Your Guide to Caring for Aging Parents

October 14, 2020

It's inevitable that as your parents grow older, they’re going to need more care and attention than they used to. That might mean help with small things like their daily living routines to more extensive assistance such as full-time medical care.

Whether you plan to take on the role of primary caregiver or work with other people to cover this service, there’s a lot you’ll need to know about working with seniors. Here are some tips for success when it comes to caring for your aging parents.

How to Care for Aging Parents at Home

1. Understand how much care is needed

The first step is to get an accurate picture of what tasks will be required. For example, are your parents still in a condition where they can do normal daily living activities such as driving themselves to the grocery store, prepare food, or keep up on the housework? Consider also if any hygiene or medical activities may be required.

Ask mom or dad what they feel they can handle on their own, but also be observant. If you can clearly see dishes piling up or the yard growing out of control, then perhaps they make require more help then they are letting on. 

2. Be realistic about how much care you can provide

Of course, you want to give your parents as much help as you can. But you also have to be honest with what you’re capable of or willing to do.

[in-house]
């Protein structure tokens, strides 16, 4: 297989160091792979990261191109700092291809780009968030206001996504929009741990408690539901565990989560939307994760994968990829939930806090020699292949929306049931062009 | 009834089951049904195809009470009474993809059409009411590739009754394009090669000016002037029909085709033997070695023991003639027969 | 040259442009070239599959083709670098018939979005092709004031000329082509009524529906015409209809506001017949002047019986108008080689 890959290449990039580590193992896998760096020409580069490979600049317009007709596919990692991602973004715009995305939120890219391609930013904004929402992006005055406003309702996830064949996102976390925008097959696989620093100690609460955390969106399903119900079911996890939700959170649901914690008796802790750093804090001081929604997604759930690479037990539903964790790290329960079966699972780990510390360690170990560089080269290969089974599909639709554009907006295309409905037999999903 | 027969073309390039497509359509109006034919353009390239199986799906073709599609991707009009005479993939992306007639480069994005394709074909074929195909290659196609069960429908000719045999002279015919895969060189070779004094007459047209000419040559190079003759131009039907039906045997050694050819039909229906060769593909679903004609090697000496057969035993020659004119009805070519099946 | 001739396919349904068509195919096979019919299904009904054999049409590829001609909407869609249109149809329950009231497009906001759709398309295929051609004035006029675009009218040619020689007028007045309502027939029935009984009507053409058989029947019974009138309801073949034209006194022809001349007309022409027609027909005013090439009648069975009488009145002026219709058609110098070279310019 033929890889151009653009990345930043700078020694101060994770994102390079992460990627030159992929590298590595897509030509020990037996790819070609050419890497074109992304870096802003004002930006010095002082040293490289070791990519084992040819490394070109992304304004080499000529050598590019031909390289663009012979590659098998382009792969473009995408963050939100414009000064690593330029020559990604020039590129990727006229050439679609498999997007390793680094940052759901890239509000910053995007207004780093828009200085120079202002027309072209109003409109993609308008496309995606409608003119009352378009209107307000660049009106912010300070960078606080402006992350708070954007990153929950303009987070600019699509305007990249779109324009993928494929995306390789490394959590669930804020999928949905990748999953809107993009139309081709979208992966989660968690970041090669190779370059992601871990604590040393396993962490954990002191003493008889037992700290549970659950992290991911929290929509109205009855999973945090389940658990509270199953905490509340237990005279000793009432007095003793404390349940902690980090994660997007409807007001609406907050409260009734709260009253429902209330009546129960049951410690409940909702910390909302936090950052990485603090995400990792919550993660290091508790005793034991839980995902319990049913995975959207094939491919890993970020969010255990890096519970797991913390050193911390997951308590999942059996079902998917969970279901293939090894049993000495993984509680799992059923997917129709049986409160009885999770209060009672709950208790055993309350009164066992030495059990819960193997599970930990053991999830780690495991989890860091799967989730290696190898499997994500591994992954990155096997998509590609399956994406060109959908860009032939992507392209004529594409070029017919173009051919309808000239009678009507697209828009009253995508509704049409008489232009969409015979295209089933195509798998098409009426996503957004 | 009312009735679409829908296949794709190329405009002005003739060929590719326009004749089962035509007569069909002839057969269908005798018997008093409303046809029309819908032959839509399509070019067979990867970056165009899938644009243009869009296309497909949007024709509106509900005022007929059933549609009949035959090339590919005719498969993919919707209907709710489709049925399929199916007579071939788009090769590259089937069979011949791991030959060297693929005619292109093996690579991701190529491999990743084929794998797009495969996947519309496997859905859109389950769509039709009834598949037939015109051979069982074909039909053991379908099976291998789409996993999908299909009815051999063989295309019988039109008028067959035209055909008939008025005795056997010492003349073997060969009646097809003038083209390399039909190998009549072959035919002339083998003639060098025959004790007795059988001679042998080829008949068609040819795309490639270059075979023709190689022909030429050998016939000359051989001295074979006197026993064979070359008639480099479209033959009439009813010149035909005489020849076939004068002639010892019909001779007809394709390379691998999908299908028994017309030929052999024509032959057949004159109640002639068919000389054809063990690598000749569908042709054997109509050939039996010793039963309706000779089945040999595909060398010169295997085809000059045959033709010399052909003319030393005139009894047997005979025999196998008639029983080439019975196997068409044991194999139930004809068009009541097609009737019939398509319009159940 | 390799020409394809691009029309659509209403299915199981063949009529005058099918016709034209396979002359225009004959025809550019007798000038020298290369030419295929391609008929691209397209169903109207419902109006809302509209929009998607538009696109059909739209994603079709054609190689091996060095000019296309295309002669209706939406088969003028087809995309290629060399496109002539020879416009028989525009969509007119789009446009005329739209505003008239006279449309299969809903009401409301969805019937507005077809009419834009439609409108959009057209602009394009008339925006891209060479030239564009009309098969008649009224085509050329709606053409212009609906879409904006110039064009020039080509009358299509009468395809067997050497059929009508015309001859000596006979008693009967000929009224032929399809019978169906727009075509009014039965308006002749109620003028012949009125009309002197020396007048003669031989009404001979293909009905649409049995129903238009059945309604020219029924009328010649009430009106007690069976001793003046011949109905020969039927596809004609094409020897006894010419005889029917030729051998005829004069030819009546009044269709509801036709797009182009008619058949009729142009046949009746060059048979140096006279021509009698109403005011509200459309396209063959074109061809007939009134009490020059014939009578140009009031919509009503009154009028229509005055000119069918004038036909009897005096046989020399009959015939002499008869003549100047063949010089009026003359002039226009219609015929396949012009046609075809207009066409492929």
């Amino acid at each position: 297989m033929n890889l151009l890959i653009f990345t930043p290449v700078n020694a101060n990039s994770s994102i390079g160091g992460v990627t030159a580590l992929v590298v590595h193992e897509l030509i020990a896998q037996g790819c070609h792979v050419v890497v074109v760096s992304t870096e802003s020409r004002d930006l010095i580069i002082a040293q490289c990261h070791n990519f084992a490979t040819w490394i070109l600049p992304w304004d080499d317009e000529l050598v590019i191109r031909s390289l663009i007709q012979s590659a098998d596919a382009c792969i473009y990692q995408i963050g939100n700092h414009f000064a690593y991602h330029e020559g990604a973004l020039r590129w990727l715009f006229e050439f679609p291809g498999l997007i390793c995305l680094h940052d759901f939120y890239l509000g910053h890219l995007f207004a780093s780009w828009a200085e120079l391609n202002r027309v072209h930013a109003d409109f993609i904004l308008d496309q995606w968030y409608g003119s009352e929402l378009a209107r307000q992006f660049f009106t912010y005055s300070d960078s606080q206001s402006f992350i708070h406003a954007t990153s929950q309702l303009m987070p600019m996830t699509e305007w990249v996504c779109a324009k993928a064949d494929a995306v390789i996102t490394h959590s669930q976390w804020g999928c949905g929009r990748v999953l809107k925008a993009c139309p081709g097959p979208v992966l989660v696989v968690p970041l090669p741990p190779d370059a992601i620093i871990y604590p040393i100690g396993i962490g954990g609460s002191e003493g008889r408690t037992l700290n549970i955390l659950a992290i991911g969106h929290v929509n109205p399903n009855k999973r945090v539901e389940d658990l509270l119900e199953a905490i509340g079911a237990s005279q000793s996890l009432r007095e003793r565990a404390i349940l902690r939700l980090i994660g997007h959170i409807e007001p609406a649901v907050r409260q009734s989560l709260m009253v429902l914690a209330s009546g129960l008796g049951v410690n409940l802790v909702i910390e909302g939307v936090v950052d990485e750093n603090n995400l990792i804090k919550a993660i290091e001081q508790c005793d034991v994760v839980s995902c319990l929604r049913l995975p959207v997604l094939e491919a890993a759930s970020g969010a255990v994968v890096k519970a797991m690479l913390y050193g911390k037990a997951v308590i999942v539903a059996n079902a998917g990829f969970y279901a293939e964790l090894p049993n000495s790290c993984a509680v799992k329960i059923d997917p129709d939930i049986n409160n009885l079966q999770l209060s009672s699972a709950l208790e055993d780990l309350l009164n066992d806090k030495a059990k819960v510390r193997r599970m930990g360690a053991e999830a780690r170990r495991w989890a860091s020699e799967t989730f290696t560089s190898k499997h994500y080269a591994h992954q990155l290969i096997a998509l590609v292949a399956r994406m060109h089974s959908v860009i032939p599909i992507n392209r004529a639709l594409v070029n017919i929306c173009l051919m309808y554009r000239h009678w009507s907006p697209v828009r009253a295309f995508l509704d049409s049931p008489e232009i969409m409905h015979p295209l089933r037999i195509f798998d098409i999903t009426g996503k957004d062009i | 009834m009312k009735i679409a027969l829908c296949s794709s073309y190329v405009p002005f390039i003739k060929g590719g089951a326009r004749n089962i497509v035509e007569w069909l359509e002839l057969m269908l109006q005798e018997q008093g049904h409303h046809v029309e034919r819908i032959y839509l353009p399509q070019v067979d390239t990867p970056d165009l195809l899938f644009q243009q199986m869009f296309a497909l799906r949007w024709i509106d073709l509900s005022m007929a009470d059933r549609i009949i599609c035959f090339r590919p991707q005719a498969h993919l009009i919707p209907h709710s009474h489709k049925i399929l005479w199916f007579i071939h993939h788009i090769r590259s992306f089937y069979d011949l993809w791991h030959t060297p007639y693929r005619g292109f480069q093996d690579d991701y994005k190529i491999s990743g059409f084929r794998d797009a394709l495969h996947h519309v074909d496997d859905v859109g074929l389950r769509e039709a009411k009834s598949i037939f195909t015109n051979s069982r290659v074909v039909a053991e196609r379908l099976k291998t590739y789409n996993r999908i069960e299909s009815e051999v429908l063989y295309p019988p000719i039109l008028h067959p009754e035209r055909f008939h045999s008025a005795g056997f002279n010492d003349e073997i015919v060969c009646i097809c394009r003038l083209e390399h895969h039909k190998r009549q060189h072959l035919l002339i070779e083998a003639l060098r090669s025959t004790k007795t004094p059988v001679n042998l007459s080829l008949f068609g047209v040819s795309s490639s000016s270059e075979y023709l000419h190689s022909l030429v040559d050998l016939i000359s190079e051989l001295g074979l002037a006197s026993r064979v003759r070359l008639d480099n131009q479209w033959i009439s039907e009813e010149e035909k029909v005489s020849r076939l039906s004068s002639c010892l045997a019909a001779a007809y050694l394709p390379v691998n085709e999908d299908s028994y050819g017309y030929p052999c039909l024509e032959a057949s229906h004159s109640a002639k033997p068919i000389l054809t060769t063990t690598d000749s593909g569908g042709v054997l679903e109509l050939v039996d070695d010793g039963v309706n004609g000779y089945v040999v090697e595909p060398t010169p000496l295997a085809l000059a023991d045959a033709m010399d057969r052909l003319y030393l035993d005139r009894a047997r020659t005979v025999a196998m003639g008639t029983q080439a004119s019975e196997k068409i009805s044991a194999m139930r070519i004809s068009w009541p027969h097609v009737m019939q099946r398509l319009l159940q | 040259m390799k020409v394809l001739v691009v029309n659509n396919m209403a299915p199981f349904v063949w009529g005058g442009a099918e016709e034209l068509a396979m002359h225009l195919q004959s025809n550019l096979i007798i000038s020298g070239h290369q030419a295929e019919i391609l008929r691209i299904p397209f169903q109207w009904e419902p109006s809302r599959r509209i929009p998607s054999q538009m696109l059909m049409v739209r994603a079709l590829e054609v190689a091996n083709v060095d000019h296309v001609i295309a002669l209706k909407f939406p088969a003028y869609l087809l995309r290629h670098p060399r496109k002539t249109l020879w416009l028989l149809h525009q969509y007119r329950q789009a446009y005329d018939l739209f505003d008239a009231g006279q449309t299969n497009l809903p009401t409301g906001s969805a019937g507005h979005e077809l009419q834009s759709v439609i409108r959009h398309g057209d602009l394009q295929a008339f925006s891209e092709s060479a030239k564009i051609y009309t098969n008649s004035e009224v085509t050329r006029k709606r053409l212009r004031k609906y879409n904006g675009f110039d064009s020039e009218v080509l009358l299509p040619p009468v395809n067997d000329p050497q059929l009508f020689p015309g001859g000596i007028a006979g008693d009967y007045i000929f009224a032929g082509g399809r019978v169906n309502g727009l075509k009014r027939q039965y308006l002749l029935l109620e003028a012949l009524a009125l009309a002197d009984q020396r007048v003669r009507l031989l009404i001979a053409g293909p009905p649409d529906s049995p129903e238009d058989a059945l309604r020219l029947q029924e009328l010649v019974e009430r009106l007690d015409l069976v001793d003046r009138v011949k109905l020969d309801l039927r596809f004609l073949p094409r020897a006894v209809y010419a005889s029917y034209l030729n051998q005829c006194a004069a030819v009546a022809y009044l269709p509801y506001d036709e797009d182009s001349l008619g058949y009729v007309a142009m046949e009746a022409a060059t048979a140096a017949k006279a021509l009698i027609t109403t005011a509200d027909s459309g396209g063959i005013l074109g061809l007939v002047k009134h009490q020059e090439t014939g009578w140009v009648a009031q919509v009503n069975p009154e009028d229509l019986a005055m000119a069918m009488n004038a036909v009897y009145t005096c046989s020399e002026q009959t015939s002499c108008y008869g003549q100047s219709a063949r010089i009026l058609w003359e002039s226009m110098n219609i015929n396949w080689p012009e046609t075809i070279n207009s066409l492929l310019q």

If you’ve got a job or young children at home that also require your attention, then it’s unreasonable to think that you can just drop everything to become the primary caregiver. What’s more, your parents may even require certain medical assistance that you haven’t been properly training to perform. 

In any of these situations, be realistic about what you can contribute and if additional help will be needed.

3. Get help with caregiving

If your parents need more help than you or your family can provide, then it might be time to start interviewing professional caregivers.  A professional caregiver would not only watch over your parents but also take care of important activities like taking prescriptions, making sure they eat, and keeping up on hygiene. It would also give your parents someone to physically talk to and keep them company.

4. Share the caregiving responsibility

If you have other siblings or relatives, you should also attempt to involve them in caring for your elderly parents. Hold a family meeting and discuss how you should split up the responsibilities. Even if they are out of state, they could still contribute by doing something as simple as calling them on the phone to ensure that they are doing well.

5. Reduce financial pressure

In addition to sharing the caregiving responsibilities, be sure to also discuss how the family as a whole can minimize the financial burden of the situation. Start by getting an accurate picture of your aging parents’ financial status, and then estimate from there how much additional funding might be needed to support them.

If you do have to hire a caregiver but the cost is an issue, remember that you can always reach out to volunteer groups. Check listings in your parents’ local area to what active groups can help.